How the Wolves Survived
Los Lobos' 'El Cancionero -- Mas y Mas: A History of the Band From East L.A.'
Few bands of Mexican-American descent have had the impact on American rock & roll as Los Lobos. In fact, they're so far ahead of the pack, they've carved out a niche all their own. Whatever type of music they attempt appears fully formed, played with a flair that captures the genre's essence. Can you name another band, of any nationality, that can do blues, Tex-Mex, country, rock, folk, soul, and traditional Mexican music, and make it all sound true and natural? You can't, because there isn't one. Only Los Lobos.
With their new 4-CD box set El Cancionero -- Mas y Mas: A History of the Band from East L.A., Los Lobos have once again proved a hard act to follow. A marvelous collection for longtime fans and the uninitiated alike, El Cancionero plays like an aural history of the band, from their initial recordings in 1978 up to and including songs planned for a 2001 release by the ongoing and ever-growing Hispanic-American supergroup Los Super Seven. Lovingly put together with rare photos and recordings, El Cancionero offers a glimpse into the band's past that illuminates who they are and how they got that way. According to drummer Louie Perez, the Lobo most responsible for putting the box together, El Cancionero translates as "Songbook."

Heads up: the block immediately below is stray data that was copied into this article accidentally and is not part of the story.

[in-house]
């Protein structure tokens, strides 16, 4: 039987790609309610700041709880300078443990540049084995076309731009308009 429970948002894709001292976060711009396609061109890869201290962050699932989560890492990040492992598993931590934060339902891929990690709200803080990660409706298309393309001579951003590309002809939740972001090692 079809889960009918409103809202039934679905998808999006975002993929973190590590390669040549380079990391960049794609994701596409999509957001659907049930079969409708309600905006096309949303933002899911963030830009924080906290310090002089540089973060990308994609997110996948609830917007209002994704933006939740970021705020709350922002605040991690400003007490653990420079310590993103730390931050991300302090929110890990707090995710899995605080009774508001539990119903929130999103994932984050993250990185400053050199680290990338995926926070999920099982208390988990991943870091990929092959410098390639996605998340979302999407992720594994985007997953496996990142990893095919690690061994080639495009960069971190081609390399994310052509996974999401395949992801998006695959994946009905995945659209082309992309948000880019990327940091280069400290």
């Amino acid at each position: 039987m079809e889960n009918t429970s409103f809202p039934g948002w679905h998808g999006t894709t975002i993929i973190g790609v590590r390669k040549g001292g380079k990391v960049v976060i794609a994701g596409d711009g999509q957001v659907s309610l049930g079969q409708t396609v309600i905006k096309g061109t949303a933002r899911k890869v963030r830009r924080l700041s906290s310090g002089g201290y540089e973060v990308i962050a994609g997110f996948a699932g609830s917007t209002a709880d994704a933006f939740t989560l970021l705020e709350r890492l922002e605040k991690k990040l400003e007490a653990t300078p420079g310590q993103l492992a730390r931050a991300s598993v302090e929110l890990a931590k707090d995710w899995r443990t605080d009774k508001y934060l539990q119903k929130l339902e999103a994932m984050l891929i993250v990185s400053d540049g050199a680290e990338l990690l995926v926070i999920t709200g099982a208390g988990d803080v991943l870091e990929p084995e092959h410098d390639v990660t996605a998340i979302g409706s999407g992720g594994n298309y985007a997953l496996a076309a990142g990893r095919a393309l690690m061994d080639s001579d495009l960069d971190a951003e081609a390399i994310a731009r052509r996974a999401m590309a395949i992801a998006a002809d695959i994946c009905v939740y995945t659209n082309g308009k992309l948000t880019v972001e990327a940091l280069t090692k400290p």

"It also means the person who interprets songs," explains Perez. "It's a kind of a takeoff on the old Hit Parader magazine."